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Thursday, February 25, 2021

Bad news on the economic front, core infra sector down 1.3% in December

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The result for the eight core infra sector has come today amidst the Economic Survey report. The eight core infra sector index declined by 1.3 per cent in December. Sectors such as crude oil, natural gas, refinery products, fertilizer, steel and cement have reported a decline in core infra output due to poor performance.

In December 2019, there was a growth of 3.1 percent in these core sectors. This data has been released by the Ministry of Commerce and Industry. Of the eight sectors, only the coal and electricity sector has gained momentum. Apart from this, negative growth has been recorded in six sectors. Between April – December 2020, the output of the core infra sector declined by 10.10 percent amid the Corona epidemic. In the last half of last year, the output of these sectors had registered a growth of 0.60 per cent.

40% contribution to IIP

Crude oil has fallen by 3.6 percent, natural gas by 7.2 percent, refinery products by 2.8 percent, fertilizer by 2.9 percent, steel by 2.7 percent, cement by 9.7 percent. Explain that the contribution of eight core infra sector in the Industrial Production Index i.e. IIP is 40.27 percent. In such a situation, the decline in core infra output is bad news.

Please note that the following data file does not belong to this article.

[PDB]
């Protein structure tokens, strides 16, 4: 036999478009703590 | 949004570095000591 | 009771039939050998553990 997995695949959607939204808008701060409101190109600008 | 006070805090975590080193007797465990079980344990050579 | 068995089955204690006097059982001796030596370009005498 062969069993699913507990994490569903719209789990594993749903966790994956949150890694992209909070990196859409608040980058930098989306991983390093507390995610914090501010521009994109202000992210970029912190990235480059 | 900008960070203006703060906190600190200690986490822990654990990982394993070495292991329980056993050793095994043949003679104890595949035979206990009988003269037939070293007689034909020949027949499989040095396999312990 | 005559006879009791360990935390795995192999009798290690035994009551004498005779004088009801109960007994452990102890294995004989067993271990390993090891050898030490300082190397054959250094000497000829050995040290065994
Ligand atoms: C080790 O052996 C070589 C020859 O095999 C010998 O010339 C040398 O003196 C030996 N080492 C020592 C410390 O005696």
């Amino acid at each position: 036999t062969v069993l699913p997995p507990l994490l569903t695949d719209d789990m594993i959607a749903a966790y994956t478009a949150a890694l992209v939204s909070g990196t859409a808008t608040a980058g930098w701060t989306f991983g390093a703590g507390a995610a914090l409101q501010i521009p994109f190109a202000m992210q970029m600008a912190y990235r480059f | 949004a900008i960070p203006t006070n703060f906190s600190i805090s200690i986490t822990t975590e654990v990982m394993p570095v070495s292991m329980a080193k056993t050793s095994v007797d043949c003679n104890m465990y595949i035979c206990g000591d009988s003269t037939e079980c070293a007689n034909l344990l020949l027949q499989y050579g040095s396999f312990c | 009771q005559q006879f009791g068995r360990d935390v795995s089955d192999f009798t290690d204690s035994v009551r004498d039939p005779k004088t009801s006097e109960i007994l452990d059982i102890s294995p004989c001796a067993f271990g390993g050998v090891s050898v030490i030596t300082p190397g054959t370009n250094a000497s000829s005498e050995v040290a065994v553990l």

Electricity demand is increasing continuously

The demand for electricity is continuously increasing. Power Minister RK Singh said that power demand reached a record level of 1,88,452 MW so far on Thursday and it is expected to cross 200,000 MW soon. Singh wrote on Twitter on Friday, ‘The demand for electricity reached a new record level of 1,88,452 MW on January 28, 2021 at 9.42 am. The rate at which we are moving forward will soon surpass 2,00,000 MW. In another tweet, he said, ‘The demand in the southern region was highest at 53,214 MW on January 28 at 9.49 minutes’. Earlier, on 20 January, electricity demand reached a record level of 1,87,300 MW. According to the data of the Ministry of Power, the maximum demand for electricity went up to 1,70,970 MW in January last year. The increase in electricity demand suggests a revival in economic activity. This has led to increased demand in the commercial and industrial areas affected by the epidemic and the ‘lockdown’ imposed for its prevention.

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